We started as always with Champagne

Billecart-Salmon (Magnum) Blanc de Blancs 1981 (Mareuil-Sur-Ay) made from 100% Chardonnay. The Champagne was showing its age but it was drinkable and enjoyable.

Fiano Di Avellino DOC 2000 made from 100% Fiano Selezione Erminia Di Meo. The late harvest grapes were selected from a particular family parcel. There is a prolonged maceration with the skins at a low temperature followed by soft pressing and controlled temperature fermentation. A year after the harvest the wine remains in stainless steel with the “fecce fin” for 13 more years before release. This is an exceptional Fiano. Even though it was a 2000, everyone believed it needed more time to open up.

Corton-Charlemagne 1986 made from 100% Chardonnay Louis LaTour. The soil is stony limestone and the vines are 30 years old. Harvest is manual. Traditional fermentation in oak barrels with complete malolactic fermentation. The wine is aged for 8 to 10 months in medium toast new oak barrels.The wine had a hints of honey, dried fruits and an herbal note.

Gevrey-Chambertin “En Pallud” 1985 (Magnum) Domaine Maume. Made from 100% Pinot Noir. The vineyard is .63 hectares and the vines are 70 years old, the soil is clay and limestone. The clusters are 100% destemmed. The wine is aged for 18 to 20 months in mostly older barrels and is bottled without fining or filtration. This for me was the wine of the evening and I was very happy it was a magnum!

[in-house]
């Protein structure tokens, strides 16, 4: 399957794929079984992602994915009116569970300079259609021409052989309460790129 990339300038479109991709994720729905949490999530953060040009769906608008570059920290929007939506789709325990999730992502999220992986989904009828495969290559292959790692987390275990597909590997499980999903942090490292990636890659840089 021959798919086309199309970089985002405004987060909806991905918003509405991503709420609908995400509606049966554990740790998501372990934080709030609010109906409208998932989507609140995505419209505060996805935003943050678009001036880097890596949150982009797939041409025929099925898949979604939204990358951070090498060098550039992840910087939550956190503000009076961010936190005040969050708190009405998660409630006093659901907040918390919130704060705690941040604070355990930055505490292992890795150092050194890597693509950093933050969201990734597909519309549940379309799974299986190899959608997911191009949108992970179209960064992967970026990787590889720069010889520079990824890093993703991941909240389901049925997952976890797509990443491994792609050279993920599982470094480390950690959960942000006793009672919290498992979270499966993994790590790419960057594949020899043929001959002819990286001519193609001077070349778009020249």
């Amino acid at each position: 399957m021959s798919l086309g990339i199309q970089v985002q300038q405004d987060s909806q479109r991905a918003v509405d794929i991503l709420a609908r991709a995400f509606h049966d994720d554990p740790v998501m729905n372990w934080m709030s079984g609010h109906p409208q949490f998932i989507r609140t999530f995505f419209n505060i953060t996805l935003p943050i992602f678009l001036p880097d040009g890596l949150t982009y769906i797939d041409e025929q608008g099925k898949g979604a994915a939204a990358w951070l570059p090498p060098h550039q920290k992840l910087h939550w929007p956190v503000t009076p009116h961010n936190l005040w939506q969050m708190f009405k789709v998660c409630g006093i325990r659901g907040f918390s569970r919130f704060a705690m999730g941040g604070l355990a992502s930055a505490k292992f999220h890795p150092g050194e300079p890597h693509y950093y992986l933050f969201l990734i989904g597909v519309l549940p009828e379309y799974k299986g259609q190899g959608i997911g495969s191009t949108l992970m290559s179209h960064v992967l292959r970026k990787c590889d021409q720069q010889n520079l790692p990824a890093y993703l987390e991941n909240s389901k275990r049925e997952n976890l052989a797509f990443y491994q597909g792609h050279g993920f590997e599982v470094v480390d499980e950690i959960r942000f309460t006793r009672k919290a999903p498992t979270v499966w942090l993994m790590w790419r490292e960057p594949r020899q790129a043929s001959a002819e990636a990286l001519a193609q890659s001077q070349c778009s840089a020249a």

Barolo “La Serra” 1978   Marcarini made from 100% Nebbiolo This wine was produced when the legendary Elvio Cogno was the wine maker. This is a classic Barolo with flavors and aromas of faded roses, licorice, tar, tobacco and a hint of cherry. 1978 was an excellent vintage for Barolo.

Chateauneuf-du-Pape  1978  Chateau de Beaucastel made from 30% Mourvédre, 30% Grenache ,10% Syrah, 10% Counoise and 20% other permitted varieties. The grapes are hand picked and only the best grapes are kept and vinified. After a total de-stemming, the wine is traditionally vinified in temperature controlled vats for 15 days an then aged in oak barrels. This is a full bodied mature wine with hints of blackberries, blueberries, violets and a touch of pepper.